Chaos theory  

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Train wreck at Montparnasse (October 22, 1895) by Studio Lévy and Sons.
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Train wreck at Montparnasse (October 22, 1895) by Studio Lévy and Sons.

In mathematics, chaos theory describes the behavior of certain dynamical systems – that is, systems whose state evolves with time – that may exhibit dynamics that are highly sensitive to initial conditions (popularly referred to as the butterfly effect). As a result of this sensitivity, which manifests itself as an exponential growth of perturbations in the initial conditions, the behavior of chaotic systems appears to be random. This happens even though these systems are deterministic, meaning that their future dynamics are fully defined by their initial conditions, with no random elements involved. This behavior is known as deterministic chaos, or simply chaos.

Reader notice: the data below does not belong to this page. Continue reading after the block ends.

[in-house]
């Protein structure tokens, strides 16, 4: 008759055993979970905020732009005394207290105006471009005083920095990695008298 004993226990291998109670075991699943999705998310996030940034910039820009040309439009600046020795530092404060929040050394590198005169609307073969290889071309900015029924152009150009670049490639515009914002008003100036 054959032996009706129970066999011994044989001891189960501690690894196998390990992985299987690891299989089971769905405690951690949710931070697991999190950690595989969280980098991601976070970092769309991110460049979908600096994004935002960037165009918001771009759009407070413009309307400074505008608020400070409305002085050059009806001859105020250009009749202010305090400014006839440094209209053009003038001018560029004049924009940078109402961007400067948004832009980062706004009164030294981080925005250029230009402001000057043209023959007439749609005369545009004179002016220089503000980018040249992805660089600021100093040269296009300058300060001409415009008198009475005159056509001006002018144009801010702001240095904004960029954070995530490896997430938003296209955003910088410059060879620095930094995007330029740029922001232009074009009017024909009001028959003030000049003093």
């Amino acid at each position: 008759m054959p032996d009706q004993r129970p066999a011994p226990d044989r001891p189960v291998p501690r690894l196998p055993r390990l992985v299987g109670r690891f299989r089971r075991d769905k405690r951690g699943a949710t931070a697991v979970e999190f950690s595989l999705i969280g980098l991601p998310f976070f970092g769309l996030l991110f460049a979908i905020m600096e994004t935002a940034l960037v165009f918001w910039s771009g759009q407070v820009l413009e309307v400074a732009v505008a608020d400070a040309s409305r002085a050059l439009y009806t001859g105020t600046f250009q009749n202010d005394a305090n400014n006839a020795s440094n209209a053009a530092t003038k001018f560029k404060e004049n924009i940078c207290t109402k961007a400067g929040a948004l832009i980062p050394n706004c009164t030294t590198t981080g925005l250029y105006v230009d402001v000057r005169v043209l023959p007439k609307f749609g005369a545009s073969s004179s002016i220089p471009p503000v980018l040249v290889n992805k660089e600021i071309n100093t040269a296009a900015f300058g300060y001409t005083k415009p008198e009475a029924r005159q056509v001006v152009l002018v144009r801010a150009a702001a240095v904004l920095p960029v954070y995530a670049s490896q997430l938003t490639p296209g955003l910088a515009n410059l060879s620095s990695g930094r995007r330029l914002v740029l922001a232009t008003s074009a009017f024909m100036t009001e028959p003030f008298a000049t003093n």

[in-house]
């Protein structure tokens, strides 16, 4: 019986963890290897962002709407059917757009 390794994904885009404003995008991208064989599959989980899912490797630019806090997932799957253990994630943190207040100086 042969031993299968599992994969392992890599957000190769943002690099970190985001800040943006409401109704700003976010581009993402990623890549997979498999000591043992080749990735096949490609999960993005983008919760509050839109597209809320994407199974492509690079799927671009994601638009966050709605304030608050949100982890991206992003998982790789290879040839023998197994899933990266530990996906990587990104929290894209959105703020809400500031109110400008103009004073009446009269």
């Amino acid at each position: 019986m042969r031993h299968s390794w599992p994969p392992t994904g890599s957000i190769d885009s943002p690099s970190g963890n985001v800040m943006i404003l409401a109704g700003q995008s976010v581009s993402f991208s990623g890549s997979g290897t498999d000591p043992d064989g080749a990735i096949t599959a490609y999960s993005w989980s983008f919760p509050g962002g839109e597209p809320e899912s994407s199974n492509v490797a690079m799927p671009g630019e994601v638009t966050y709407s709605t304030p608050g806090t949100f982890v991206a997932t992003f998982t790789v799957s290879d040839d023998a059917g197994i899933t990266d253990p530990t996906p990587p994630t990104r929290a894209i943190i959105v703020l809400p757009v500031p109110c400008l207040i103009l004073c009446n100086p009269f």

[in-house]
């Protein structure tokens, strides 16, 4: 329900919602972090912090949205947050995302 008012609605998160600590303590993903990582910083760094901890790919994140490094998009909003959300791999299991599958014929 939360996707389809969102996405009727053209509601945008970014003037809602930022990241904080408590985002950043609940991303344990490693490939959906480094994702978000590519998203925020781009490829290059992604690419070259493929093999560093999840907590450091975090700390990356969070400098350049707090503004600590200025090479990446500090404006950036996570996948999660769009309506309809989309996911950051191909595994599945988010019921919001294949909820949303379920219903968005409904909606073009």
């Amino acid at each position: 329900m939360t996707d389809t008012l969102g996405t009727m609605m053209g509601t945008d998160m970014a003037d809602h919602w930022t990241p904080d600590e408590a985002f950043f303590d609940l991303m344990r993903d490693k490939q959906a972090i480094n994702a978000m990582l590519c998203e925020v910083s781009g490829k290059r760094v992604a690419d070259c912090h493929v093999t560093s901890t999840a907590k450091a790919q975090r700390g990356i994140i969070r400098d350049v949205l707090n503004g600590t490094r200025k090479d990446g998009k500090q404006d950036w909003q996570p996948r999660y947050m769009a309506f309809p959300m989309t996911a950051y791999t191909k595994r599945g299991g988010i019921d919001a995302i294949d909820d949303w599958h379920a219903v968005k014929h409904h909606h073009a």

Chaotic behaviour is also observed in natural systems, such as the weather. This may be explained by a chaos-theoretical analysis of a mathematical model of such a system, embodying the laws of physics that are relevant for the natural system.

See also

Examples of chaotic systems

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Unless indicated otherwise, the text in this article is either based on Wikipedia article "Chaos theory" or another language Wikipedia page thereof used under the terms of the GNU Free Documentation License; or on original research by Jahsonic and friends. See Art and Popular Culture's copyright notice.

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